• End of life care what do our patients really
  • Long-term conditions shift to community-based
  • PC beyond cancer - most wanted topic poled by
  • Joined up thinking May 2009
  • Spotlight on PC (2010) sponsored by British
    Heart Fdn
  • BMJ Supportive and Palliative Care - new peer
    reviewed journal to be launched in April 2011

International Trends
  • Advance Care Planning
  • Growing momentum in NZ.
  • End of Life Care
  • New buzz word emotive but clear
  • Profile of quality end of life care is low
  • Not just the remit of Specialist Palliative Care
    -puts the onus on everyone to think about their
    own practice and their own services
  • Essential component of health service planning

Hospice and Palliative Medicine New
Subspecialty, New Opportunity T E Quest et al,
Annals of Emergency Medicine, Vol 54, No 1, July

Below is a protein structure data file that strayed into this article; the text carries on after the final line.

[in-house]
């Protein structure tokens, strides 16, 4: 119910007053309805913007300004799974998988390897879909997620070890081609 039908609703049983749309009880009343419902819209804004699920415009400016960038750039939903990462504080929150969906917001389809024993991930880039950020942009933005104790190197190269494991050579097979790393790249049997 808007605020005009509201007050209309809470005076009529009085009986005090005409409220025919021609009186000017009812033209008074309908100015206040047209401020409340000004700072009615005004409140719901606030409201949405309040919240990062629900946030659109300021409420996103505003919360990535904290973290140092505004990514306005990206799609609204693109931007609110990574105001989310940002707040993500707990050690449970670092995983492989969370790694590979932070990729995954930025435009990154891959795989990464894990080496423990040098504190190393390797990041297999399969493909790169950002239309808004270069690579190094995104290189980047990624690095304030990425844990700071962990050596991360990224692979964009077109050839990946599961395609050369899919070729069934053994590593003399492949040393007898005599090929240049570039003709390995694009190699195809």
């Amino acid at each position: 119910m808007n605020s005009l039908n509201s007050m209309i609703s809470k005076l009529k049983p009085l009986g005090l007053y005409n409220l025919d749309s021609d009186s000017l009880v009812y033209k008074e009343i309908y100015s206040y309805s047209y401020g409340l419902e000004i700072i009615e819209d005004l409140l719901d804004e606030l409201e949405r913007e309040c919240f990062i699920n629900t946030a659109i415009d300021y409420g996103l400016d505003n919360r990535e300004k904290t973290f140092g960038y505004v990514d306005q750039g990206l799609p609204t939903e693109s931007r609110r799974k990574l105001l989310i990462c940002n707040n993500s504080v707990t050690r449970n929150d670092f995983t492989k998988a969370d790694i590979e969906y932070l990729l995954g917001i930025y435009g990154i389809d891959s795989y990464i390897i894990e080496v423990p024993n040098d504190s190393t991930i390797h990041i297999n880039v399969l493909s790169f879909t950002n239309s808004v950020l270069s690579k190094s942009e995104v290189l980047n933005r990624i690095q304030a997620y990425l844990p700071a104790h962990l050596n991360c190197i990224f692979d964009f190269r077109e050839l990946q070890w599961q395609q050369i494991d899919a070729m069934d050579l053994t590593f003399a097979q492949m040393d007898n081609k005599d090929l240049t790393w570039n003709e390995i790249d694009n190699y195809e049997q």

US figures for patients gt65
  • 20 will die young due to an illness with a
    relatively short final decline (weeks to months)
    typical of many cancers
  • 25 will die by a slow decline, punctuated by
    dramatic exacerbations with a high chance of
    sudden death typical of COPD, CCF
  • 40 have a very poor long term functional status
    with slow decline (dementia, younger patients
    with MND and stroke)

Improving EOL care
  • EOL care is an important public obligation
  • Approx 80 of deaths have a dying process that
    occurs over a few weeks to many months
  • Only 20 occur suddenly/unexpectedly
  • More assistance is needed to support aging in
    place and dying in place
  • More assistance is needed to prevent carer
    fatigue and burnout
  • Researching a Best Practice EOLC Model for
  • WILSON et al, Canadian J of Aging, 2008

Transition to PC
  • Chronic condition management requires timely
    transition to palliative and end of life care
  • Examples are COPD, CCF and Diabetes